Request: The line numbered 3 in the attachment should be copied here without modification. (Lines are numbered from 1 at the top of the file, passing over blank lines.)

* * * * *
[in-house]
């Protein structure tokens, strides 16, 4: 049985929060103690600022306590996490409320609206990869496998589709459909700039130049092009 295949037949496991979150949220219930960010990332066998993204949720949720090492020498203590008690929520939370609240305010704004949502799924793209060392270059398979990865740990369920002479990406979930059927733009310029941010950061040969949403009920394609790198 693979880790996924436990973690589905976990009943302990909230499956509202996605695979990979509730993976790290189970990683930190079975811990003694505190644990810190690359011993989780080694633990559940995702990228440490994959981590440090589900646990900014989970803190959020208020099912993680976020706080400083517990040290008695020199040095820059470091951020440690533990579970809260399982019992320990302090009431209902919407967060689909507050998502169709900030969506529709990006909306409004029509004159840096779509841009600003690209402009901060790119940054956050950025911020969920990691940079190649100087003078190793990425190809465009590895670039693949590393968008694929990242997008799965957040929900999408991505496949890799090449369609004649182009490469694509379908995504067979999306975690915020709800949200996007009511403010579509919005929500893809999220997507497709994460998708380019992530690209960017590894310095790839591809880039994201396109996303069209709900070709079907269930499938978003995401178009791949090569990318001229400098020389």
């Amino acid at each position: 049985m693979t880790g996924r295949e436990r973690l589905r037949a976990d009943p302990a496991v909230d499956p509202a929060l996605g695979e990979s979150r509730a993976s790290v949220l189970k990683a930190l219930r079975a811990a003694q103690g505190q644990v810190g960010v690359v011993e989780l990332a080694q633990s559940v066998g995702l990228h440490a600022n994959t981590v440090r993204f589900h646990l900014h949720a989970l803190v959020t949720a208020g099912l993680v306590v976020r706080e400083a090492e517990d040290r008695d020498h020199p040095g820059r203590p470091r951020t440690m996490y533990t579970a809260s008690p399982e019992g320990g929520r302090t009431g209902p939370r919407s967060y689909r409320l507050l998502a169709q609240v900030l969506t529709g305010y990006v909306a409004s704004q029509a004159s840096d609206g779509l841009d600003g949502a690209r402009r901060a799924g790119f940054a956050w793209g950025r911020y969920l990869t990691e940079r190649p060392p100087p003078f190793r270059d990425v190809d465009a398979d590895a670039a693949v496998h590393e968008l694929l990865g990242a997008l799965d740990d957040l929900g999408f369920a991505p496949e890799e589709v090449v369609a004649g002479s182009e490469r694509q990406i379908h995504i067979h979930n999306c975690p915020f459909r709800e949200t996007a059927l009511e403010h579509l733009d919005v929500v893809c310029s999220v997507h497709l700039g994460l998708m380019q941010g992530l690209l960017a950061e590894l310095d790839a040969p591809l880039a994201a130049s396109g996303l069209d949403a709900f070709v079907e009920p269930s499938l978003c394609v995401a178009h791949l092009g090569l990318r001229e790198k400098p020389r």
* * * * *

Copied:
């Amino acid at each position: 049985m693979t880790g996924r295949e436990r973690l589905r037949a976990d009943p302990a496991v909230d499956p509202a929060l996605g695979e990979s979150r509730a993976s790290v949220l189970k990683a930190l219930r079975a811990a003694q103690g505190q644990v810190g960010v690359v011993e989780l990332a080694q633990s559940v066998g995702l990228h440490a600022n994959t981590v440090r993204f589900h646990l900014h949720a989970l803190v959020t949720a208020g099912l993680v306590v976020r706080e400083a090492e517990d040290r008695d020498h020199p040095g820059r203590p470091r951020t440690m996490y533990t579970a809260s008690p399982e019992g320990g929520r302090t009431g209902p939370r919407s967060y689909r409320l507050l998502a169709q609240v900030l969506t529709g305010y990006v909306a409004s704004q029509a004159s840096d609206g779509l841009d600003g949502a690209r402009r901060a799924g790119f940054a956050w793209g950025r911020y969920l990869t990691e940079r190649p060392p100087p003078f190793r270059d990425v190809d465009a398979d590895a670039a693949v496998h590393e968008l694929l990865g990242a997008l799965d740990d957040l929900g999408f369920a991505p496949e890799e589709v090449v369609a004649g002479s182009e490469r694509q990406i379908h995504i067979h979930n999306c975690p915020f459909r709800e949200t996007a059927l009511e403010h579509l733009d919005v929500v893809c310029s999220v997507h497709l700039g994460l998708m380019q941010g992530l690209l960017a950061e590894l310095d790839a040969p591809l880039a994201a130049s396109g996303l069209d949403a709900f070709v079907e009920p269930s499938l978003c394609v995401a178009h791949l092009g090569l990318r001229e790198k400098p020389r």